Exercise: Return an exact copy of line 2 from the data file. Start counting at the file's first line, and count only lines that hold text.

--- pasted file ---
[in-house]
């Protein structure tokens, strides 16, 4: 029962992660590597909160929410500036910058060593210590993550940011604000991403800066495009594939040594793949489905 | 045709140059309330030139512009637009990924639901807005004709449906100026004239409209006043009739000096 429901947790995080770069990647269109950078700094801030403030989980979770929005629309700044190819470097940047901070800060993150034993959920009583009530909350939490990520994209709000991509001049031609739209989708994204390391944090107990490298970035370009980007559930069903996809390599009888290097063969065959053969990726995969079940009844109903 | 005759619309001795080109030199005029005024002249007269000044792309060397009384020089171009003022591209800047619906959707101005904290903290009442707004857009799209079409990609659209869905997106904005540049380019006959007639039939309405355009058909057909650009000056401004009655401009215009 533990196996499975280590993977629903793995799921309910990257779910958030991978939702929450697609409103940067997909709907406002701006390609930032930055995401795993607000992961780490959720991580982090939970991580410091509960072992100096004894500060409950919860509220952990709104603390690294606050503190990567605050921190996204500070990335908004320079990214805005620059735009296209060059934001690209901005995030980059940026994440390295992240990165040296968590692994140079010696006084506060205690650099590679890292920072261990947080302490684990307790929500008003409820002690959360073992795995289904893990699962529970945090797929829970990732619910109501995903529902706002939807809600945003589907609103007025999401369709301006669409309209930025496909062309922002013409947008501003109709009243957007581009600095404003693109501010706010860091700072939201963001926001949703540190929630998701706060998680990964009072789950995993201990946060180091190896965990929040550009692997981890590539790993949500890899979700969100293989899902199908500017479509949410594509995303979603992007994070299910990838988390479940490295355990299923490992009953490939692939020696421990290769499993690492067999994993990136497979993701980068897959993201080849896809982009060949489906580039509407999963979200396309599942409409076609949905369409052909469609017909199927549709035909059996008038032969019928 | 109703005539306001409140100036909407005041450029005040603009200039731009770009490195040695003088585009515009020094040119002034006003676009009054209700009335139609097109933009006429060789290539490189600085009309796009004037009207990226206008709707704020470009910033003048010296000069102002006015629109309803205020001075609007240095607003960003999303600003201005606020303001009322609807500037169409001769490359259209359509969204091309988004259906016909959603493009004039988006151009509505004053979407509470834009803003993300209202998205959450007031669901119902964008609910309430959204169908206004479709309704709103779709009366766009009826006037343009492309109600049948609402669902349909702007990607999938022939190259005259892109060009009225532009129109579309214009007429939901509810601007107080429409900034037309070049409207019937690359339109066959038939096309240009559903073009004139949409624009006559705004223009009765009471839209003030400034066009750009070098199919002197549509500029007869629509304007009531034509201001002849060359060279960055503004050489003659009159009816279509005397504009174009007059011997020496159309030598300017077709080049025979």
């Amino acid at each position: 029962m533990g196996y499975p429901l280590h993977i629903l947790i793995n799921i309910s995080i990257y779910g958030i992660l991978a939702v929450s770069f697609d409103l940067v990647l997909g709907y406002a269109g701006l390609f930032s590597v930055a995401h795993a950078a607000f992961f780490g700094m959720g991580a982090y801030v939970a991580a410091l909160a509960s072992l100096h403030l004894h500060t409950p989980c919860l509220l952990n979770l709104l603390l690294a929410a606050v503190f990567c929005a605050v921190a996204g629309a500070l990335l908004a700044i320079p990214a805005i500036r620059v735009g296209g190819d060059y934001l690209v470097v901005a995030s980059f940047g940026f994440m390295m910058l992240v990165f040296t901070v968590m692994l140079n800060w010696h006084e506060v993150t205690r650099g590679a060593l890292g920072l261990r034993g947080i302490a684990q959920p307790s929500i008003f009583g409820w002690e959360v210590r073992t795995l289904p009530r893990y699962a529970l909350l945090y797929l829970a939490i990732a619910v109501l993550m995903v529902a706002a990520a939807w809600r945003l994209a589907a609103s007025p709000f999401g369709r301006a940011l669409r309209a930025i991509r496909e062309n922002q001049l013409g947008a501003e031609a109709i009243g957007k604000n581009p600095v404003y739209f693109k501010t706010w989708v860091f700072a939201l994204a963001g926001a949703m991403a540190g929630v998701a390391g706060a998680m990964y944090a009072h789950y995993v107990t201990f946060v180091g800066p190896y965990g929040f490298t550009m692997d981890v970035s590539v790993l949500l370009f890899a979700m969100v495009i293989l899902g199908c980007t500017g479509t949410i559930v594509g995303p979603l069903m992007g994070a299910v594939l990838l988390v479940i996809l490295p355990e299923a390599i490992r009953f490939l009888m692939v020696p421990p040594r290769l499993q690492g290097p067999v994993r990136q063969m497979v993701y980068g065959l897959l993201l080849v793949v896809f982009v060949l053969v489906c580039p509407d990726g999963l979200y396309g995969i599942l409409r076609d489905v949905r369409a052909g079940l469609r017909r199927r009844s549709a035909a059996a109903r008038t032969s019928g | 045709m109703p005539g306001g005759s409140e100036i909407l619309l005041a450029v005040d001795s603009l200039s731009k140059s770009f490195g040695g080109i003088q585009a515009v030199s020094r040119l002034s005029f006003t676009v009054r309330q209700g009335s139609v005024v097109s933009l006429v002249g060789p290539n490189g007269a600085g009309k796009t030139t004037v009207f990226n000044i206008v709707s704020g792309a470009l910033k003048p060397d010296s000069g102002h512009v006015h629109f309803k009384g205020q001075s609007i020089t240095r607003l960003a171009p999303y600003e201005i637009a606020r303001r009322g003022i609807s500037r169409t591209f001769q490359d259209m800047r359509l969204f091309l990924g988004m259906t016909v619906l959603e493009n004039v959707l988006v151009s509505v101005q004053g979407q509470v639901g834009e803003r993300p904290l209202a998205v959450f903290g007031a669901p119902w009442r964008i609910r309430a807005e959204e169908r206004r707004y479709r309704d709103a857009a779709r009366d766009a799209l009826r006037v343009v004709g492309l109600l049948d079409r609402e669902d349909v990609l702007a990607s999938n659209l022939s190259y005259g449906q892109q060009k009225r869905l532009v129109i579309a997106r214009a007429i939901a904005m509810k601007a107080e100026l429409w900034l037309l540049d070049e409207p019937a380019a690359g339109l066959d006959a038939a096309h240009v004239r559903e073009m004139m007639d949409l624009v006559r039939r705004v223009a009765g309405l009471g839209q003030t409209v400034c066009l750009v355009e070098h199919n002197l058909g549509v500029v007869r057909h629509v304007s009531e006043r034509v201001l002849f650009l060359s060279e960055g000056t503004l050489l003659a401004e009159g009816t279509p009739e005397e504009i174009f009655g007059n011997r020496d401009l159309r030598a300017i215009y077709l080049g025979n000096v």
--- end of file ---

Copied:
């Protein structure tokens, strides 16, 4: 029962992660590597909160929410500036910058060593210590993550940011604000991403800066495009594939040594793949489905 | 045709140059309330030139512009637009990924639901807005004709449906100026004239409209006043009739000096 429901947790995080770069990647269109950078700094801030403030989980979770929005629309700044190819470097940047901070800060993150034993959920009583009530909350939490990520994209709000991509001049031609739209989708994204390391944090107990490298970035370009980007559930069903996809390599009888290097063969065959053969990726995969079940009844109903 | 005759619309001795080109030199005029005024002249007269000044792309060397009384020089171009003022591209800047619906959707101005904290903290009442707004857009799209079409990609659209869905997106904005540049380019006959007639039939309405355009058909057909650009000056401004009655401009215009 533990196996499975280590993977629903793995799921309910990257779910958030991978939702929450697609409103940067997909709907406002701006390609930032930055995401795993607000992961780490959720991580982090939970991580410091509960072992100096004894500060409950919860509220952990709104603390690294606050503190990567605050921190996204500070990335908004320079990214805005620059735009296209060059934001690209901005995030980059940026994440390295992240990165040296968590692994140079010696006084506060205690650099590679890292920072261990947080302490684990307790929500008003409820002690959360073992795995289904893990699962529970945090797929829970990732619910109501995903529902706002939807809600945003589907609103007025999401369709301006669409309209930025496909062309922002013409947008501003109709009243957007581009600095404003693109501010706010860091700072939201963001926001949703540190929630998701706060998680990964009072789950995993201990946060180091190896965990929040550009692997981890590539790993949500890899979700969100293989899902199908500017479509949410594509995303979603992007994070299910990838988390479940490295355990299923490992009953490939692939020696421990290769499993690492067999994993990136497979993701980068897959993201080849896809982009060949489906580039509407999963979200396309599942409409076609949905369409052909469609017909199927549709035909059996008038032969019928 | 109703005539306001409140100036909407005041450029005040603009200039731009770009490195040695003088585009515009020094040119002034006003676009009054209700009335139609097109933009006429060789290539490189600085009309796009004037009207990226206008709707704020470009910033003048010296000069102002006015629109309803205020001075609007240095607003960003999303600003201005606020303001009322609807500037169409001769490359259209359509969204091309988004259906016909959603493009004039988006151009509505004053979407509470834009803003993300209202998205959450007031669901119902964008609910309430959204169908206004479709309704709103779709009366766009009826006037343009492309109600049948609402669902349909702007990607999938022939190259005259892109060009009225532009129109579309214009007429939901509810601007107080429409900034037309070049409207019937690359339109066959038939096309240009559903073009004139949409624009006559705004223009009765009471839209003030400034066009750009070098199919002197549509500029007869629509304007009531034509201001002849060359060279960055503004050489003659009159009816279509005397504009174009007059011997020496159309030598300017077709080049025979």